major movie contract. He would also record the two songs that made him a matinee idol – both from
KING OF JAZZ: "It Happened in Monterrey" (later recorded by Frank Sinatra) and “Song of the
Dawn.” These two songs were actually supposed to be recorded by the main star of that film, Bing
Crosby, however he was in jail because of drunk driving! Incidentally, Bela Lugosi is the master of
ceremonies in the Hungarian version of this film – replacing Paul Whiteman) Of course you will see
him in FRANKENSTEIN (1931) and unfortunately FRANKENSTEIN would also seal the lid on his
career – not because it was a horror film but because he would never star in any more musicals after
he did ONE HEAVENLY NIGHT in 1930.

In 1934 he made 9 movies just in that year alone so it is clear that he was in Demand. But he would
never have that many movies in a year again. After 1934 a filmgoer was lucky to see Boles in no more
than 4 films a year, so John did extensive personal tours. However, he would show up in some
movies and sing maybe one or 2 songs. But why did he quit musicals? Well, he really didn't quit
musicals - they quit him but not after having made some movies that allowed him to sing, mainly
Pairing with Shirley however proved fruitful for John not only at the box office but it was from John
Temple, Shirley's father that he learned his business finesse. John Temple had managed Shirley's
finances and taught Boles a thing or two. But it was inevitable; moviegoers grew tired of musicals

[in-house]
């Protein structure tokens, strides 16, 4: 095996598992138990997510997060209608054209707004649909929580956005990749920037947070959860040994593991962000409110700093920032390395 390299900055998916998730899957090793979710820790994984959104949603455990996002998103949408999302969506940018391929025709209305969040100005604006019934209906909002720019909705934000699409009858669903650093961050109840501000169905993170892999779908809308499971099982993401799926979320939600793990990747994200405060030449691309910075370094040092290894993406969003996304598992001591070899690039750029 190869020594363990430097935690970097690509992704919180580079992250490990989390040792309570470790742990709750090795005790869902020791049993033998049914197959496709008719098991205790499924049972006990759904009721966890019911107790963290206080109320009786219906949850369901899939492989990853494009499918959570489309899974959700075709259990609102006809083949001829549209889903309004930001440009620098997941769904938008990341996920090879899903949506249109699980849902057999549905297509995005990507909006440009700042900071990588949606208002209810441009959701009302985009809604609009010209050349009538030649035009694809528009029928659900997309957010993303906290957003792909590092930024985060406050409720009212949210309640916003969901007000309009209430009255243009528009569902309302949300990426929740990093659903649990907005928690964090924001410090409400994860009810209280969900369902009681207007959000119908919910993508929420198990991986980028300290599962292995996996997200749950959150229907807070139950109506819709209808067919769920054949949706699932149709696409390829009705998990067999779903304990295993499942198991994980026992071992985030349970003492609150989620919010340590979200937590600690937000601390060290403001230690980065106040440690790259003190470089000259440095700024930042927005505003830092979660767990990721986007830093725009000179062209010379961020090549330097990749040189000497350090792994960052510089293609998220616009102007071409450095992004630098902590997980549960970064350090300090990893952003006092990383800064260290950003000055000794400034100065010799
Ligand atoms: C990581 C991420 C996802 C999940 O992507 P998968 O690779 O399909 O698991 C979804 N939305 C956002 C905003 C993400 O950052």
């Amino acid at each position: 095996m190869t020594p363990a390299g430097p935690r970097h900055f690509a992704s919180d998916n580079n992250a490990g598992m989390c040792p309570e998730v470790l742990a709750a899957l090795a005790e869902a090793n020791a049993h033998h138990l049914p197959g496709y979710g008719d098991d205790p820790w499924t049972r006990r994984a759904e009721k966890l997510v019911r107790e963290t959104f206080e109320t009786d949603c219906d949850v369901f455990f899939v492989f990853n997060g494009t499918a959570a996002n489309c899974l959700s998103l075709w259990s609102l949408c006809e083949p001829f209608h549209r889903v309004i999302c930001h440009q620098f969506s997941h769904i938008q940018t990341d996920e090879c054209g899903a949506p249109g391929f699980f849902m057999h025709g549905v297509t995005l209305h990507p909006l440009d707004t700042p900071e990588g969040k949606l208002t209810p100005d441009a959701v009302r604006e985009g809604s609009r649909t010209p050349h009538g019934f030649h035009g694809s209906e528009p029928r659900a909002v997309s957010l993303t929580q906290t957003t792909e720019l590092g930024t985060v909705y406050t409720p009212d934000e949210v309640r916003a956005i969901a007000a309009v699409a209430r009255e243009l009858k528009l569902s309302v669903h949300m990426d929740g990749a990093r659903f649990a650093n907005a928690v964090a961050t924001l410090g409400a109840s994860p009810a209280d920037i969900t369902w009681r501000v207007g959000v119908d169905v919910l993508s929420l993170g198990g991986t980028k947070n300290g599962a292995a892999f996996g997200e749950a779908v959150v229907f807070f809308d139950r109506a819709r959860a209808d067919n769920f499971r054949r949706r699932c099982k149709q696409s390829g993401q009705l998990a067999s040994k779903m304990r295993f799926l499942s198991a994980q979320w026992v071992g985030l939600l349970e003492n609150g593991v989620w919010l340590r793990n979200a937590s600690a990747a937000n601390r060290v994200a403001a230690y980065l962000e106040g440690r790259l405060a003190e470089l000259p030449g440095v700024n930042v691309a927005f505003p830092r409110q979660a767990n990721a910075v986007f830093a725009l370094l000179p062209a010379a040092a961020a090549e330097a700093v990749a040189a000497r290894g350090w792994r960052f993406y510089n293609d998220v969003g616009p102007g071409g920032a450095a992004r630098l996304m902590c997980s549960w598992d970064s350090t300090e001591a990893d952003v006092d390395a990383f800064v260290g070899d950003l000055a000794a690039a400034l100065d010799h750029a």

and operettas and basically his singing services were no longer needed.

At the end of the 1930s he left movie-making for 11 years and then went into the oil business of his
home state of Texas and also toured extensively around the US and Great Britain. He would later
show up singing in the Broadway production of SHOWBOAT as the dashing Gaylord Ravenal and in
1942 he did ROAD TO HAPPINESS– singing Danny Boy and Opera, for Monogram Studios - a B
picture film company. They promoted him heavily and John took the weight of the movie almost
solely on his shoulders. He returned to Broadway in 1943 to star in ONE TOUCH OF VENUS and
also did some radio shows. He did show up in 1950 in Gentlemen Prefer Blondes (3 years before
Marilyn Monroe would make it what it is today) and finally returned to the big screen in BABES OF
BAGHDAD (1952) starring Paulette Goddard and Gypsy Rose Lee. This was probably his worst
movie. He once admitted that if you didn’t see it “You didn’t miss much.” From the mid 50s he lived
and worked in San Angelo, Texas where in 1954 he helped to found Pipecoat Service Company,
Incorporated which serviced pipelines. When his career started to slow down he didn’t want to just
sit around so when he had the chance to get into the oil business he jumped at it. "All of the fun
appears to have gone out of making movies" he once said. "In the old days we used to enjoy
ourselves". His final return to Hollywood was in 1961 to promote the remake of one of his movies
called BACKSTREET. He suffered a stroke on February 27th, 1969 at the age of 73. He was survived
by his wife, 2 daughters and 7 grandchildren.

Biography written by: Kristin Dewey